Given the stealthy, savvy nature of bonefish, bringing a big bone in can be a major challenge, even in ideal conditions.
Unfortunately, however, not all fisherman have the benefit of calm waters, clear visibility, and zero wind. In fact, wind is something that you’re very likely to encounter when taking to the flats. The good news is that when you master the art of casting into the wind, you’ll often find yourself fishing with very little competition from your peers. Following are ten tips to keep you hauling prize-worthy bones into the skiff, even when the wind is raging.
1. Use A Shorter Leader
Keeping your leader short is essential for both maximizing control and ensuring that you aren’t alerting your prey to your presence. Being able to straighten the leader out when presenting your fly is a large part of remaining inconspicuous. Long leaders are hard to straighten out when the pressure is on, but they’re even harder to straighten out when the wind is fighting you. While commercial leaders generally run between 10 and 14 feet in length, we recommend cutting yours to just 6 to 9 feet, particularly on windy days.
2. Use A Heavier Fly
A heavy fly is always the best choice in windy conditions. When the wind is doing its worst, natural disturbances on the surface of the water will mask large splashes and a sloppy entry. The additional weight of lead eyes will help your fly sink faster despite wind-related water disturbances. This means that you can get your fly in front of bonefish as quickly as possible, thereby experiencing fewer missed opportunities.
3. Go For A Heavier Rod And Line Size
While the 8 weight is the typical choice for bonefishing, the 9 weight is going to be the best option for windy conditions. Efforts to make a delicate presentation won’t do you much good if you’re never able to actually land your fly in front of the bone you’re pursuing. The 9 weight will help you get it there. You may even want to try over-lining the rod as well. Any additional weight will make it easier to load.
4. Vary The Loop Size
Tight loops and line speed make all the difference when casting in strong winds. This is because a small loop can cut through the wind more efficiently than can a wide one. Make sure that your rod is tracking in a straight line to create a tight loop.
Your trip to the flats shouldn’t be the very first time that you try casting into the wind. Work on throwing tight casts into the wind while minimizing false casts. You also want to work at every angle so that the wind isn’t always at your back or blowing straight at you.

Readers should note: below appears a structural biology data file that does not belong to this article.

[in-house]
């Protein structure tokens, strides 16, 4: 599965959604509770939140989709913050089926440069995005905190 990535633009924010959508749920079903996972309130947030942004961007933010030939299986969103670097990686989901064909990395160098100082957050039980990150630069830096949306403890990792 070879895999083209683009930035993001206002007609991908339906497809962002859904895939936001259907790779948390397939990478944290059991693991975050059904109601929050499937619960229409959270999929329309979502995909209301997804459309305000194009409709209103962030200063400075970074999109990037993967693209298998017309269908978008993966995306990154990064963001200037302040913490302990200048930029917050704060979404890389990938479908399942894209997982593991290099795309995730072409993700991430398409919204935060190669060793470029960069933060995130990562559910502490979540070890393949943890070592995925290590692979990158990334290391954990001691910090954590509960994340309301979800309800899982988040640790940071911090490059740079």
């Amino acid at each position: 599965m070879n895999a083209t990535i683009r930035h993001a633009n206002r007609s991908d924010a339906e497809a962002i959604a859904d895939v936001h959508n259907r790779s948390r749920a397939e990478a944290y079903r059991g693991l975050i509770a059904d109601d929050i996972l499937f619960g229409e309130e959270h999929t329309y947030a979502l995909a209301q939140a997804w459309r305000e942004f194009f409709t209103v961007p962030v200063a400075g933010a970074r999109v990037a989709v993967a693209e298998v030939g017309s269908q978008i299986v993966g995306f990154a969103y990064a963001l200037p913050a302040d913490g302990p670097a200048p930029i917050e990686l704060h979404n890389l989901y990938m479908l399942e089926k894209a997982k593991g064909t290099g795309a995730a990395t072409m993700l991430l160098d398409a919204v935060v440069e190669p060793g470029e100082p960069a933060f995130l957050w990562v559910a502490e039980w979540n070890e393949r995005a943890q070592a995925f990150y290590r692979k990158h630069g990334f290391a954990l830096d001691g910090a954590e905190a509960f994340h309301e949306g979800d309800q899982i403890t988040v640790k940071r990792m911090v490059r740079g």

6. Adjust Your Casting Plane
The more versatile you are; the more ready you’ll be for rapidly changing wind conditions. Practice casting from your hips, your shoulder, and at other elevations. With time, you’ll be able to recognize the perfect casting plane for every situation.
7. Avoid Shooting Your Line Into The Wind
Never shoot your line into the wind. The second you release your line to shoot, the rod will unload. More importantly, it will be at the mercy of the wind. Conversely, not shooting lets the rod remain loaded until the casting stroke is complete, thereby allowing the fly to turn over.
8. Use the Belgian Cast
The Belgian Cast or the Torrie Mellow Cast is great for times when the wind isn’t actually blowing right at you. This cast will help you land the fly right on target. To perform the Belgian Cast, make your back cast low to the water and from the side. You can cast over your head in the traditional manner when making a forward cast. Changing planes like this will keep the fly away from you so that it doesn’t land right on your head.
9. Double And Triple Hauling
If you have experience casting in windy conditions, consider trying a double or triple haul. This will help you turn your fly over when attempting to punch a cast in particularly strong wind. Once you’ve finished your haul on a forward cast, haul a third time at the very end. This will put more energy into the system so that the fly either dives straight down or turns obediently over.
10. Wear The Proper Attire
You have a much higher likelihood of hooking yourself in windy conditions, so wearing the right clothing is essential. You’ll also be using a lot more force to drive your casts through the wind, which will make any impalement all the more dangerous and painful. Wear a snug-fitting hat, a durable jacket, and reliable eye protection.